Gaming Thursday: RPG System 12: 2xDamage

The more I’ve been thinking about resolution systems and consequences (using damage as the generic term, since it’s readily familiar to most of us), the less I am liking separate “to hit” and “damage” rolls or systems. It’s got a long and storied tradition in RPGs, but I think its time may have passed.

So, what’s gotten me ready to ditch the dice? I break it down this way:

The to hit roll is a skill roll. Many skill roll systems (such as in D&D and its ilk) are binary systems: you either succeed completely, or you fail completely. If you just roll the needed target number you do as well as if you roll well over; the GM may well narrate things a bit differently, but mechanically, you are supposed to do equally well.

This means, then, that your attack roll just means you got your sword/etc somewhere on the target. The damage roll is supposed to tell you where on the body you hit, whether you hit a weak or strong point on their armour, how strongly you connected, etc. And if you are playing D&D, since HP are mostly not meat, it also indicates how much effort the target used to dodge or turn away the blow, how much divine favour they burned, how much of their mettle they used, etc.

And then you roll a Natural 20 and do double damage. Suddenly, in this one instance, your skill roll indicates a stronger hit.

A skill roll already has the ability to indicate a range of success values, from just enough to a stylish success.*  To throw that out and then use a second roll seems like a lost opportunity and extra work. There is also the frustrating case of rolling extremely well to hit, and then rolling pitifully for damage. Natch, the opposite is also possible, which can be exciting… but both could be well handled already inside of the skill roll.

In a system where the skill roll is used as part of determining damage, then, the quality of the roll takes on those areas listed before: where on the target you struck, if you knew and hit where their armour was weakest, how strongly you connected, and etc. I’d assert this actually makes you/your character feel like it had more agency and even more powerful – it is their skill that did the damage (or not), it is not some luck of the dice. Your skill really matters.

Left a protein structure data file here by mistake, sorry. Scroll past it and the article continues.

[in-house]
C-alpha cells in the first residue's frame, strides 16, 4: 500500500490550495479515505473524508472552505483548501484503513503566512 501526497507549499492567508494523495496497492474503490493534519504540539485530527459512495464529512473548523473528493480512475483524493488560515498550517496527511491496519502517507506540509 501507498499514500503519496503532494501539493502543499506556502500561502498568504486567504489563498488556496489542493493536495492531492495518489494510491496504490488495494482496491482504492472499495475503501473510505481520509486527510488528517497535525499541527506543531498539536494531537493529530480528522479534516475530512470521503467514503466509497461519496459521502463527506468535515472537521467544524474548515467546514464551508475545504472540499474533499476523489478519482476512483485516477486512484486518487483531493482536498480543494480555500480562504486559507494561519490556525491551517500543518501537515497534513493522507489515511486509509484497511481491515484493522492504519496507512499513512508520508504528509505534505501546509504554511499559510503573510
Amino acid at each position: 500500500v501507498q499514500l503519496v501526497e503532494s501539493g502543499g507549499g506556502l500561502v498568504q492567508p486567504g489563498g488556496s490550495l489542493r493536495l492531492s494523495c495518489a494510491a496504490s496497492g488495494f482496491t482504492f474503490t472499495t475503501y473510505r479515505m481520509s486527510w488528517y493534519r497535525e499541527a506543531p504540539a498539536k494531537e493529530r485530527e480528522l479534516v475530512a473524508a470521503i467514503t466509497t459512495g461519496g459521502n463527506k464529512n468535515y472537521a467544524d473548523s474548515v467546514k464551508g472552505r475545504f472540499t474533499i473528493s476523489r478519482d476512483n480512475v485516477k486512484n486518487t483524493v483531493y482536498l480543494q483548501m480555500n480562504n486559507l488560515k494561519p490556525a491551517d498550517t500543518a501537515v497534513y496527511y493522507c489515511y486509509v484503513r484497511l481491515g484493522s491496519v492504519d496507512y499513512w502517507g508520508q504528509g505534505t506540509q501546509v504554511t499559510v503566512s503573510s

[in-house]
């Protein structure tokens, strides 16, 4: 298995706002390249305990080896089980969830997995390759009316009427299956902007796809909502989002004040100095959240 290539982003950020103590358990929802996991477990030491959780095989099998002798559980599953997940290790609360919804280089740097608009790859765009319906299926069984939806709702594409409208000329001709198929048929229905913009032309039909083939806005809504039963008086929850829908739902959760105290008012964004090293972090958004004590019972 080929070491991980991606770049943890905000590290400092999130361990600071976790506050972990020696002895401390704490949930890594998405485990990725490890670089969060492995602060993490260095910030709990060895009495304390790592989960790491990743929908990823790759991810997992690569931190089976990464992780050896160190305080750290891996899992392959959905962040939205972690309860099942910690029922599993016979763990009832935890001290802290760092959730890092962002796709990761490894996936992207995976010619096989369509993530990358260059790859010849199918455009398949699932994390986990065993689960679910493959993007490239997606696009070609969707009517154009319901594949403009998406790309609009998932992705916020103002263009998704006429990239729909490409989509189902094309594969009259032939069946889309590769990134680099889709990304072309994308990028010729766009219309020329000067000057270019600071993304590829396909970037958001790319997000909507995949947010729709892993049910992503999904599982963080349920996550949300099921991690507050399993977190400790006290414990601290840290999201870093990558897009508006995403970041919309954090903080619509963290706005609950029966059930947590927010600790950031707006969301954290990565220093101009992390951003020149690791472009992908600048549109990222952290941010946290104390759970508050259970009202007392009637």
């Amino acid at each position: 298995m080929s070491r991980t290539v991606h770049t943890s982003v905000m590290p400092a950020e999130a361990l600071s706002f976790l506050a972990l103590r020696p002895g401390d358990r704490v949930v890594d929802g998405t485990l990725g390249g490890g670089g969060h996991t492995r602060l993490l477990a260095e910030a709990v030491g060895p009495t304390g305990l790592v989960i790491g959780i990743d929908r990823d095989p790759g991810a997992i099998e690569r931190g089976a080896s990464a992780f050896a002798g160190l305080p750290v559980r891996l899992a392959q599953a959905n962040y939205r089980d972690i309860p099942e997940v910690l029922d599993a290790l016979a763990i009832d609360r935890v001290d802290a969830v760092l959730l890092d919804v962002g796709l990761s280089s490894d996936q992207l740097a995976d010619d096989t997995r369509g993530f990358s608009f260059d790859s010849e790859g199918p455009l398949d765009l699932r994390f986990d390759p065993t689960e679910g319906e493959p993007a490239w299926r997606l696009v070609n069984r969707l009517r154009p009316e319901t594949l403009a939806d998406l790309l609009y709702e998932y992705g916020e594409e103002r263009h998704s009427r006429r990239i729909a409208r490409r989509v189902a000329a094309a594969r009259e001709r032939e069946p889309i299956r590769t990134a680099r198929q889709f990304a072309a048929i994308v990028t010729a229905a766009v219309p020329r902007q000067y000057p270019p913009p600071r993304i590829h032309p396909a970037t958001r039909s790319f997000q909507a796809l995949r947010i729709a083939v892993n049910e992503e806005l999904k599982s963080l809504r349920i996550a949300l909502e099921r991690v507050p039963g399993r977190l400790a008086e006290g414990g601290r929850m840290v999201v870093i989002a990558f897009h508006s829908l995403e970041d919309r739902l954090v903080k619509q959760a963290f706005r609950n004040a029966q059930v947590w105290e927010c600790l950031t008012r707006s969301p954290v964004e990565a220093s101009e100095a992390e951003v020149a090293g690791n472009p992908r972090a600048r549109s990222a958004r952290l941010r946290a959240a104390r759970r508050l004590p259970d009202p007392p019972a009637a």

How, then, to handle the actual damage value? (I pontificated on how to model the damage itself in my previous post) I’m thinking along two avenues right now:

One, is a multiplicative system (a la Silhouette, ie, X damage for each Margin of Success) or an additive system (weapon does base damage plus some damage per point of Success).

The other, and what I’m finding a rather interesting idea right now, is to have the weapon, and, additionally, the armour, directly modify the attack and defence rolls. It combines all the probabilities into one roll/test… because ultimately in total this whole thing is about the probabilities of your character doing damage to the other one. All the bits – skills, conditions, circumstances, weapons, armour, modifiers – they all are affecting the probability that this attack will cause harm/detriment to the target.  So why not include them all at once?

There’s something compelling to me about this option.  If we’re using a multi-die system (as I like to do), then the weapon could be bonus dice to your attack roll, and armour could be bonus dice to the defence roll. The thing to avoid here is ending up with too many dice to roll at once, but I think that’s well and easily manageable.

One test and one set of calculations to determine the outcome.  Blam, done.  Narrate the outcome.

Note that while I’ve been using damage here in a physical combat kind of way (and it is indicatory and telling, I think, that it is the place we most easily go for it has been the core of many/most RPGs since the beginning) there is no reason why this couldn’t/doesn’t apply to other types of conflict be it mental, social, and etc. What grants bonus dice would change, but the whole shebang would work out the same way, which would be very elegant.

Your thoughts?


* – Another incentive to use a die system with a bell curve. If you use a straight up D20 or percentile and try to pull a margin of success/failure from it, you are just as likely to barely succeed (example roll a 10) as you are to knock it out of the park (roll a 19).

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